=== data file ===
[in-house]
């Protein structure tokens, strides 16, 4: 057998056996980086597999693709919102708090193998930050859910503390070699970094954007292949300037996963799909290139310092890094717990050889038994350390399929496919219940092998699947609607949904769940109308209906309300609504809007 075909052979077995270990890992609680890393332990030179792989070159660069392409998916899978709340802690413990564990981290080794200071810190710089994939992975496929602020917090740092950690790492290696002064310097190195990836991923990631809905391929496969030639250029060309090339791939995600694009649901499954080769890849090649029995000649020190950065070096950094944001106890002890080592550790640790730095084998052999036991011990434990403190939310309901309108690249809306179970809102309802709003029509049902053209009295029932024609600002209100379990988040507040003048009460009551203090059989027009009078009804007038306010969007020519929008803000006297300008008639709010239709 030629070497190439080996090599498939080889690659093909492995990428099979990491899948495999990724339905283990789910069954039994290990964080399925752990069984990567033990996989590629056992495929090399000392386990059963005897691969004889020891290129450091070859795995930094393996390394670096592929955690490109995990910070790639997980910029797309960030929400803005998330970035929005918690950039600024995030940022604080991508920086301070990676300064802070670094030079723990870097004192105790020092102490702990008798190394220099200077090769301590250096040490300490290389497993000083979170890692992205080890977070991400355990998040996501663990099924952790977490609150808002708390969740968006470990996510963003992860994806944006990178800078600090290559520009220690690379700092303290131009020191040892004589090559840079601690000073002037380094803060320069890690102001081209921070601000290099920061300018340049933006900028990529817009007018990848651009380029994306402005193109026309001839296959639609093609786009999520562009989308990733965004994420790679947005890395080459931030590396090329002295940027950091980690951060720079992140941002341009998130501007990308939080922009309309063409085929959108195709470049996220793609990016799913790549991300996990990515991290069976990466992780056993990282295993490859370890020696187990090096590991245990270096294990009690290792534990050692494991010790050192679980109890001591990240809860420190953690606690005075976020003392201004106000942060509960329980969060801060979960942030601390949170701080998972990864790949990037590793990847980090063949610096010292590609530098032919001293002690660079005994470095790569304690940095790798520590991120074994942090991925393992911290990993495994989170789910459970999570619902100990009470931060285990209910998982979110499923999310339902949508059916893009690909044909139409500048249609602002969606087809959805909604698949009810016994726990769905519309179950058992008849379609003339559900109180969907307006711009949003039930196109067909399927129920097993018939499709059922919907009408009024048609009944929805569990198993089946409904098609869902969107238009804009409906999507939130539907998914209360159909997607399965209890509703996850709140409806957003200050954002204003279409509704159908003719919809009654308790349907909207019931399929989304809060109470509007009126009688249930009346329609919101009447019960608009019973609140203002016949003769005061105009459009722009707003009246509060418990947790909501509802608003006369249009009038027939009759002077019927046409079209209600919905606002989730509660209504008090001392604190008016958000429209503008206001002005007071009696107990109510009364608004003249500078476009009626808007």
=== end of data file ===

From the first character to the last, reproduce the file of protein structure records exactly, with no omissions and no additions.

[in-house]
């Protein structure tokens, strides 16, 4: 057998056996980086597999693709919102708090193998930050859910503390070699970094954007292949300037996963799909290139310092890094717990050889038994350390399929496919219940092998699947609607949904769940109308209906309300609504809007 075909052979077995270990890992609680890393332990030179792989070159660069392409998916899978709340802690413990564990981290080794200071810190710089994939992975496929602020917090740092950690790492290696002064310097190195990836991923990631809905391929496969030639250029060309090339791939995600694009649901499954080769890849090649029995000649020190950065070096950094944001106890002890080592550790640790730095084998052999036991011990434990403190939310309901309108690249809306179970809102309802709003029509049902053209009295029932024609600002209100379990988040507040003048009460009551203090059989027009009078009804007038306010969007020519929008803000006297300008008639709010239709 030629070497190439080996090599498939080889690659093909492995990428099979990491899948495999990724339905283990789910069954039994290990964080399925752990069984990567033990996989590629056992495929090399000392386990059963005897691969004889020891290129450091070859795995930094393996390394670096592929955690490109995990910070790639997980910029797309960030929400803005998330970035929005918690950039600024995030940022604080991508920086301070990676300064802070670094030079723990870097004192105790020092102490702990008798190394220099200077090769301590250096040490300490290389497993000083979170890692992205080890977070991400355990998040996501663990099924952790977490609150808002708390969740968006470990996510963003992860994806944006990178800078600090290559520009220690690379700092303290131009020191040892004589090559840079601690000073002037380094803060320069890690102001081209921070601000290099920061300018340049933006900028990529817009007018990848651009380029994306402005193109026309001839296959639609093609786009999520562009989308990733965004994420790679947005890395080459931030590396090329002295940027950091980690951060720079992140941002341009998130501007990308939080922009309309063409085929959108195709470049996220793609990016799913790549991300996990990515991290069976990466992780056993990282295993490859370890020696187990090096590991245990270096294990009690290792534990050692494991010790050192679980109890001591990240809860420190953690606690005075976020003392201004106000942060509960329980969060801060979960942030601390949170701080998972990864790949990037590793990847980090063949610096010292590609530098032919001293002690660079005994470095790569304690940095790798520590991120074994942090991925393992911290990993495994989170789910459970999570619902100990009470931060285990209910998982979110499923999310339902949508059916893009690909044909139409500048249609602002969606087809959805909604698949009810016994726990769905519309179950058992008849379609003339559900109180969907307006711009949003039930196109067909399927129920097993018939499709059922919907009408009024048609009944929805569990198993089946409904098609869902969107238009804009409906999507939130539907998914209360159909997607399965209890509703996850709140409806957003200050954002204003279409509704159908003719919809009654308790349907909207019931399929989304809060109470509007009126009688249930009346329609919101009447019960608009019973609140203002016949003769005061105009459009722009707003009246509060418990947790909501509802608003006369249009009038027939009759002077019927046409079209209600919905606002989730509660209504008090001392604190008016958000429209503008206001002005007071009696107990109510009364608004003249500078476009009626808007």